I swear this is the last question I am going to answer about the QQQs and any related index product until the fall or until some major catastrophe (and I don't mean tornadoes in the Midwest).
I started writing about the triple-Q tracking stock before it was launched earlier this year, and I thought I had answered every possible question until yours came along. You can read
my general explanation or the
subsequent article. Plus,
an article in April about triple-Qs, Diamonds and
Standard and Poor's Depositary Receipts
, called SPDRs or "spiders."
Still, I thought your question was worth addressing.
I can see why you would ask. The shares of these index-tracking stocks all trade at more than $100. In theory, the
Nasdaq-Amex Market Group
, which offers these instruments, could split these shares to lower the per-share price. But the Nasdaq-Amex has no plans to do that in the foreseeable future, says Jay Baker, vice president of derivatives marketing and research.
In concept, a company might split its shares to make the price more psychologically appealing to investors and to boost demand for the stock. However, for these index-tracking stocks, both volume and investor interest are strong enough that a share split is not warranted, says Baker. On Monday, for example, the volume for the triple-Qs was 4,953,400 shares, while Spider volume was 6,268,100.
Perhaps you are worried about buying shares for yourself at such high prices. If you were forced to trade these securities in round lots (100 shares), then you would need to cough up well over $10,000 for each lot. But these index-tracking stocks also can be bought in odd lots (increments under 100 shares). If you have only a few hundred dollars to invest, you can do that as well. "On the QQQ, there is a tremendous amount of shares traded in odd lots," says Baker. You can purchase shares from a full-service or discount broker, although you will pay undoubtedly pay less with a discounter.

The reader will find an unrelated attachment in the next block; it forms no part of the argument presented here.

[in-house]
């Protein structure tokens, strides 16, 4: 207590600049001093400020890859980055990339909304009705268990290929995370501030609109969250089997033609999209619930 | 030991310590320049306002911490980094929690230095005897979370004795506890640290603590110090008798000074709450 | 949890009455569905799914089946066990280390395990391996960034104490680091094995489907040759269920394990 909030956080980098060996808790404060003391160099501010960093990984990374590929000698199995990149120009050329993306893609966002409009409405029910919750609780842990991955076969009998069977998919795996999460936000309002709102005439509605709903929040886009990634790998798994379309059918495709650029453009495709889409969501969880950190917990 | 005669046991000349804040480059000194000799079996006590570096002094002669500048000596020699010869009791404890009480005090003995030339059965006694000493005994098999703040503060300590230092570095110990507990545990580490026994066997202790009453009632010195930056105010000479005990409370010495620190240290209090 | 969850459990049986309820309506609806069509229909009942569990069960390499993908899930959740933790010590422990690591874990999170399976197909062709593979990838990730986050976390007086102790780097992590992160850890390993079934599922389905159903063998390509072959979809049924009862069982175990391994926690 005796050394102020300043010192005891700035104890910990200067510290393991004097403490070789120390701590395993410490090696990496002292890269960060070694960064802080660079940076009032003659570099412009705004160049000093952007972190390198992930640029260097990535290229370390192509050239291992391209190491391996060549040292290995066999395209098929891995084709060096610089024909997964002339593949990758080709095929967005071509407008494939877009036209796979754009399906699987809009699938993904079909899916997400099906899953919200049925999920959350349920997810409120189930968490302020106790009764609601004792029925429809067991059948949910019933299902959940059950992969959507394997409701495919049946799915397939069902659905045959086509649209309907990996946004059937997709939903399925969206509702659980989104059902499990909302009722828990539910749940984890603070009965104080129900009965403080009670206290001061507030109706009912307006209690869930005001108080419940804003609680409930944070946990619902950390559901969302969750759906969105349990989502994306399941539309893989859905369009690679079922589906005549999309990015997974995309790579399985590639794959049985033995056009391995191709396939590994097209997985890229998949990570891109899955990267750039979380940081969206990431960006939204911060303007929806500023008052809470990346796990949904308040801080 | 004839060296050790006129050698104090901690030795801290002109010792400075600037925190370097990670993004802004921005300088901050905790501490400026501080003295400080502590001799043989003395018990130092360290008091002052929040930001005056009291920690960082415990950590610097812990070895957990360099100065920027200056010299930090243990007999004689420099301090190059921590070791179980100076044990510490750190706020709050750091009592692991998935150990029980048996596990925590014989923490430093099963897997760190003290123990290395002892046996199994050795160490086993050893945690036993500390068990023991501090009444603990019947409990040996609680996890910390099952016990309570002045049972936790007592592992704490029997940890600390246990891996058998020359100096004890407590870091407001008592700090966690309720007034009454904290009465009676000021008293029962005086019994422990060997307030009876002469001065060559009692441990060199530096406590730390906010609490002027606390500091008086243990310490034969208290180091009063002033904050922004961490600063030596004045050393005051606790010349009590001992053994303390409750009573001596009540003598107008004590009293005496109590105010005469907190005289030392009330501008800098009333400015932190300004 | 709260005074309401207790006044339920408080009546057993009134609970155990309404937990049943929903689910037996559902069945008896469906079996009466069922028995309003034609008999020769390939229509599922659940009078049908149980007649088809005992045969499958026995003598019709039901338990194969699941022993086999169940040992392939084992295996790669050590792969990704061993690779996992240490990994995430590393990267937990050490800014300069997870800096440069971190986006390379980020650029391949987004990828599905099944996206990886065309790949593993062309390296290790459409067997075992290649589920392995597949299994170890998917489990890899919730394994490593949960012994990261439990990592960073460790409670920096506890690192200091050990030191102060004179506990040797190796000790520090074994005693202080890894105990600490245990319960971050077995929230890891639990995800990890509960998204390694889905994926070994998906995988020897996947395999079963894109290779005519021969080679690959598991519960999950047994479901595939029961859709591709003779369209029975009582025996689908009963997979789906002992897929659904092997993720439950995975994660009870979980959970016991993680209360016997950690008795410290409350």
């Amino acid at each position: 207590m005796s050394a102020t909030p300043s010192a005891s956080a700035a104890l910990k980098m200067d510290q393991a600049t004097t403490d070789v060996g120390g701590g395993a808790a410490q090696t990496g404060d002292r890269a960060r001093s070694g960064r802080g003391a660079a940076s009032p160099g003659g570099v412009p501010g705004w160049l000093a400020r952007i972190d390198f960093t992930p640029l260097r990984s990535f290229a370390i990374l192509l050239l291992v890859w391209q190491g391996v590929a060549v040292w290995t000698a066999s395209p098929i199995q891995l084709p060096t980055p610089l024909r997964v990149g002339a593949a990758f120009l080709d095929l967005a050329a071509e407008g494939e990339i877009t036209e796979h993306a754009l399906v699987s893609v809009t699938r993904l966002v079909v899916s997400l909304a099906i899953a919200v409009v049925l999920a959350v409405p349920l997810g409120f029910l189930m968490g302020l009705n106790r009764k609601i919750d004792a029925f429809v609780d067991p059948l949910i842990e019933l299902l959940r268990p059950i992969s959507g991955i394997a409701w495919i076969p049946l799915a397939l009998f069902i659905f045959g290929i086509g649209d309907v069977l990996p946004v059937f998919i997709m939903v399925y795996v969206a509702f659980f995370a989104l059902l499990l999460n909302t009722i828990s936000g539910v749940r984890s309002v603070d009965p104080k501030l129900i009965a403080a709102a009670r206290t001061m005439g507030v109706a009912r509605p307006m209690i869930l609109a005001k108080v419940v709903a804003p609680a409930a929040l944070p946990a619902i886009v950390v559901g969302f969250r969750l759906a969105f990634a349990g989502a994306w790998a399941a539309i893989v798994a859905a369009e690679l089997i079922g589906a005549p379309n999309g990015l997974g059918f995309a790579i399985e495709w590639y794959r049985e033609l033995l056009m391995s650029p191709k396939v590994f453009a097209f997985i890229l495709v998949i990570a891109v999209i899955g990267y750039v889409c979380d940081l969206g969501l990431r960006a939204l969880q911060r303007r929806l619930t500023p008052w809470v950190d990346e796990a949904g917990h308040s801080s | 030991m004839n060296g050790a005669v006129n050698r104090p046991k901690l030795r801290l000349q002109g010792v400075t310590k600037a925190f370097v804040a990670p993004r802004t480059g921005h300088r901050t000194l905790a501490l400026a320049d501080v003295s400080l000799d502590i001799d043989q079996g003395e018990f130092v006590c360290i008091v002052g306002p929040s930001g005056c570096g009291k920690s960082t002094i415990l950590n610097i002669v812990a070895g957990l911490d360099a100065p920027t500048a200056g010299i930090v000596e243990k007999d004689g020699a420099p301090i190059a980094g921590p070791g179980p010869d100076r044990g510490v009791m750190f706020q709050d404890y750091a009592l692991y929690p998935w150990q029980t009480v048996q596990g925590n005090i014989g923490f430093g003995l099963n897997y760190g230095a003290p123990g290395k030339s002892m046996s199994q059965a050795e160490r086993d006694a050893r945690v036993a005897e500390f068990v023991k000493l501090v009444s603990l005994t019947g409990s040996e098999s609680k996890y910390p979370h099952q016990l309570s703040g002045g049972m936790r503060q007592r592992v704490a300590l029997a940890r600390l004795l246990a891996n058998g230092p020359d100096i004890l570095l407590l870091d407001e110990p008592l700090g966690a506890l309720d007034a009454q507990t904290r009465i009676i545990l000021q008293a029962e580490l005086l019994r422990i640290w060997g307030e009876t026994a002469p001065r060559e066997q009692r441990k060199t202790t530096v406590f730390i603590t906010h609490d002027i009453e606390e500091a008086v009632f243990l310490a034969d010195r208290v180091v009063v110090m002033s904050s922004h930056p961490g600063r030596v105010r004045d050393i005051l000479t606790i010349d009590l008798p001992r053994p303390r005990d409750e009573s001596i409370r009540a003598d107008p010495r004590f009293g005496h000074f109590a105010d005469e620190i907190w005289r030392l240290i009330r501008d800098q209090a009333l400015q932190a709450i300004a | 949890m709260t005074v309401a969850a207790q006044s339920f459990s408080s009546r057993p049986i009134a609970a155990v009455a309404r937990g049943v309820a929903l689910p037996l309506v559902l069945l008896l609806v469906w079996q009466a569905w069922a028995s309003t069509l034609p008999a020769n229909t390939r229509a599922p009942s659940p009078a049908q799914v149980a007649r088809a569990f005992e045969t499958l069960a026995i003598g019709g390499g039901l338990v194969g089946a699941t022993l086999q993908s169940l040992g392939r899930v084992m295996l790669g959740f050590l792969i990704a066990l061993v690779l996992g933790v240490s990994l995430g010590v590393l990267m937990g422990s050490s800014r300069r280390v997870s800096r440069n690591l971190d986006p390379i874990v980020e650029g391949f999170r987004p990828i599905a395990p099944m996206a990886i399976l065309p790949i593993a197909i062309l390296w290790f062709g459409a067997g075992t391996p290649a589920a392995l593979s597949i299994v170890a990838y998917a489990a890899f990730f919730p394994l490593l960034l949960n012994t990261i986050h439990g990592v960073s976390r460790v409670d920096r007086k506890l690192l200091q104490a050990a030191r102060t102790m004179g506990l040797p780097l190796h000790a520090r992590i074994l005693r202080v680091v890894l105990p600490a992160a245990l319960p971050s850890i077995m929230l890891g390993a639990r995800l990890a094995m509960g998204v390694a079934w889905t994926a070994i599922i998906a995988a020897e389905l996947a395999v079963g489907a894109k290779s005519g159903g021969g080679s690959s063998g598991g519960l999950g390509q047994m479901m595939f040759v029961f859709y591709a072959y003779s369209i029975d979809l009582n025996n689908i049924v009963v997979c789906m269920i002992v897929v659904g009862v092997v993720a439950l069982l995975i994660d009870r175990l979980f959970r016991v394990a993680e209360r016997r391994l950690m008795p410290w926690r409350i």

Having said all of the above, maybe you are asking about something wholly different: not a share split, but a change in the pricing ratio. For example, each share of the Nasdaq 100 trust equals 1/20th of the Nasdaq 100 index. To the extent that dividends don't cover the expenses and capital-gains distributions, a portion of the trust's holdings would be sold to make these payments, says Diane Garnick, equity derivatives strategist at
. If that happens, this ratio of 1/20 should decrease over time as these management fees and capital-gains distributions eat into the trust's assets, and there would be some performance difference between the tracking stock and the underlying index.
I encourage you to visit the Nasdaq-Amex's Web site if you still have questions about any of these securities. Or read about them on our site.
column, I have received some choice comments from readers, who are sharing their own peeves about fund company Web sites. I will be sharing the best of the lot in Wednesday's column. If you still want to share some of your own irritations (or compliments), email me at
Dear Dagen aims to provide general fund information. Under no circumstances does the information in this column represent a recommendation to buy or sell funds or other securities.